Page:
Sailing Peconic Bay: Sixty Three Years

Written By: Bennett  Lavenstein

It was the summer of 1952, hot and humid, and a young boy 7 years of age arrived at the house on Foster Avenue in Hampton Bays. Little did he know that would be the beginning of an avocation of sailing that   would last 63 years. It was a simple time, the summer of 1952 when our Chrysler Windsor sedan pulled up after a 9 hour drive from Maryland to the family house on Foster Avenue, a simple plain shingled cottage opposite a simple Currier and Ives appearing boat yard. The smell of the sea weed, the sand on the road and the walk down the untraveled dead end road that lead to the Coast Guard Station at the site where German spies were left ashore on Shinnecock Inlet in the 1940’s only to be captured several doors away from the family cottage! My uncle had a simple wooden sloop, he would arrive on Friday night from Manhattan on the train , picked up by my aunt dutifully awaiting his arrival at the Hampton Bays Train station, a now historical site. Almost upon arriving home, he doused his suit, his white shirt with open collar, his half loosened narrow dark tie, changing immediately into a bathing suit replacing the city garb and off we were  to the boat yard across the road for an evening quick sail in Shinnecock Bay. Of course there were motor boats and wake and as a young child and poor swimmer, I held the gunnels with all my strength. The waves, the white caps, the heeling of the boat was a new experience for the young landlubber mind. As the years progressed, sailing took place on the lakes of Maine, the coast of Maine and around Southwest Harbor and Annapolis but the sensation of that little boat remained ingrained in memory. And the sailing bug had taken hold. Fast forward  some 30 years later, when most fortuitously Long Island sailing again presented an opportunity and adventure on an annual summer basis at another family house . Now it was the North Fork, sailing out of Cutchogue Harbor into Great Peconic Bay, around Robbins Island and yes even competing in the Wednesday night Round Robbins Island Race, in a little American 14.6 open day sailor. Winning in our class! Coming in first in our class with my brother in law now at the helm, well behind the big boats, with no other competitors to challenge us, or claim foul, only one hour behind the big boys! So who else sailed in Cutchogue Harbor of note? Who else could give us the inspiration to sail as well as we could, to jibe, to come about, to broad reach? Well ,down the beach from us on Nassau Point was the debarkation point for Albert Einstein’s sailing venture. Famous for falling asleep in his little 15 foot wooden sailboat named Tinef, Yiddish for “ junk” , floating around Peconic Bay ,he was brought to shore by watchful neighbors. Clearly he was a better and more formidable physicist than a skillful sailor but in that summer of 1939 sitting on his porch 3 doors from ours, overlooking Cutchogue Harbor the origins of the Manhattan Project took form. A project that would launch in August 1942.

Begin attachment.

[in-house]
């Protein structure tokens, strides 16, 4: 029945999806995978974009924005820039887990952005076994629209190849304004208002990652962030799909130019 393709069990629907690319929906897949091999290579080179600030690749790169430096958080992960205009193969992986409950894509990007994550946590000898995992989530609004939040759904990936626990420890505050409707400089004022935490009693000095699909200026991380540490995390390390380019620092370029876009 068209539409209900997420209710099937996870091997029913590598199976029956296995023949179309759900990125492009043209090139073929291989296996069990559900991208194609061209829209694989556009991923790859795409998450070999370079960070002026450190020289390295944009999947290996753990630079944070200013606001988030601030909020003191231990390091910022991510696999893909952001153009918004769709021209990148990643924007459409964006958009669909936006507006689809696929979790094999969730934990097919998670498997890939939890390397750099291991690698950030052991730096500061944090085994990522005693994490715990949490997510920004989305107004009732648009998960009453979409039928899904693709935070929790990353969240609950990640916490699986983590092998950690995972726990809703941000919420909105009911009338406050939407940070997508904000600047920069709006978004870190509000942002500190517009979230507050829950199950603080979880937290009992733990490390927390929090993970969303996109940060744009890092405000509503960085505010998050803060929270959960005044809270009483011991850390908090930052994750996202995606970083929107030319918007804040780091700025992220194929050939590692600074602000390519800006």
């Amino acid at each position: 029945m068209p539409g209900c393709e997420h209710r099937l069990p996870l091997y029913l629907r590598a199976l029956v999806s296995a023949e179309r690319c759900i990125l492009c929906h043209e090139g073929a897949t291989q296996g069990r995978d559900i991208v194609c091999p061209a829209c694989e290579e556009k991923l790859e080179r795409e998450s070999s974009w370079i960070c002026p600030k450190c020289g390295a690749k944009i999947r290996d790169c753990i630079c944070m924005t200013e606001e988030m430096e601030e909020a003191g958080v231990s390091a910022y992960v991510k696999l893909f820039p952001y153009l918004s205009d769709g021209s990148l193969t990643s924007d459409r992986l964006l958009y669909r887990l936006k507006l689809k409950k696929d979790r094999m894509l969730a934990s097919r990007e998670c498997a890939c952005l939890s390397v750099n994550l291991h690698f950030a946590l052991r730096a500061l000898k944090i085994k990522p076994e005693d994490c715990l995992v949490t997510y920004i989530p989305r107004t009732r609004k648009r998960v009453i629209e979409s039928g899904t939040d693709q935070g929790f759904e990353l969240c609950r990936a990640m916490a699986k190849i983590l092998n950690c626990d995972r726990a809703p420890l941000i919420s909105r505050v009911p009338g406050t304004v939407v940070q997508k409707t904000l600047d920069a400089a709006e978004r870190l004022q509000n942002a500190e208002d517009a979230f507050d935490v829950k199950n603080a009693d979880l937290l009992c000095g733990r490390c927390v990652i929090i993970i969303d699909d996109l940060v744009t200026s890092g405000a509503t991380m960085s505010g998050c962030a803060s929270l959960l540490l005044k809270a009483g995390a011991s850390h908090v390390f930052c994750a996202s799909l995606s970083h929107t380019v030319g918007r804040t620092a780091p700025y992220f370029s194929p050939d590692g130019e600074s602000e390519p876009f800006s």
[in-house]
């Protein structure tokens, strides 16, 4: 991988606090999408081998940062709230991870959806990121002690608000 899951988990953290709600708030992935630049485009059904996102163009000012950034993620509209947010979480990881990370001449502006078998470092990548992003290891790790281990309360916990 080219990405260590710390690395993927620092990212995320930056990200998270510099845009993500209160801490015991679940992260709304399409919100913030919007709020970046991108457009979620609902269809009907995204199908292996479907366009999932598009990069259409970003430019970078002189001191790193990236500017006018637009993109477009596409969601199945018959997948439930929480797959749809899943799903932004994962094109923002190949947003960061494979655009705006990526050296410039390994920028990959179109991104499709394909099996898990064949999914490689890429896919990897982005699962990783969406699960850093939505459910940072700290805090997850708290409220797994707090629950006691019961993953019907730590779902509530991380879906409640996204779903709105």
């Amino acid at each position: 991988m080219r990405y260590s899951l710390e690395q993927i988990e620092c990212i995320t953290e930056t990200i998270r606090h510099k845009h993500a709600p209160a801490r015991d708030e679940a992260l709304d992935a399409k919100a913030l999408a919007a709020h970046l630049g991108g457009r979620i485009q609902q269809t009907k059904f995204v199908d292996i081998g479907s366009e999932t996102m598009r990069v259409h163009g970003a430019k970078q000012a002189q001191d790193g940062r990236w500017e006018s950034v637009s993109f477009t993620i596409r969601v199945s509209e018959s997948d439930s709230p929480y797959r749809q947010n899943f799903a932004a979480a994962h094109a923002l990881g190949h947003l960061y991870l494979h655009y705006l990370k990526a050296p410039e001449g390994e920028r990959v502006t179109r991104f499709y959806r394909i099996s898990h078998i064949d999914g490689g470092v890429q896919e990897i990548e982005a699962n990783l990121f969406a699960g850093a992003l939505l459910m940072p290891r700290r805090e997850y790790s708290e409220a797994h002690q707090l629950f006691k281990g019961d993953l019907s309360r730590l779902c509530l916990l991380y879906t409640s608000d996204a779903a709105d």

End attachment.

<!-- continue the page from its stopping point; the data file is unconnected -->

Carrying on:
So now in 2015, 63 years after that introduction on Shinnecock Bay to a wonderful sport, now an older skipper,    with the glorious East end sky, the ever changing winds and tides and currents prevailing in Great Peconic Bay will venture out again humbly   trying to master the skills of seamanship of sailing , an avocation and addiction that started in these Long Island very same waters. Still messin about in boats.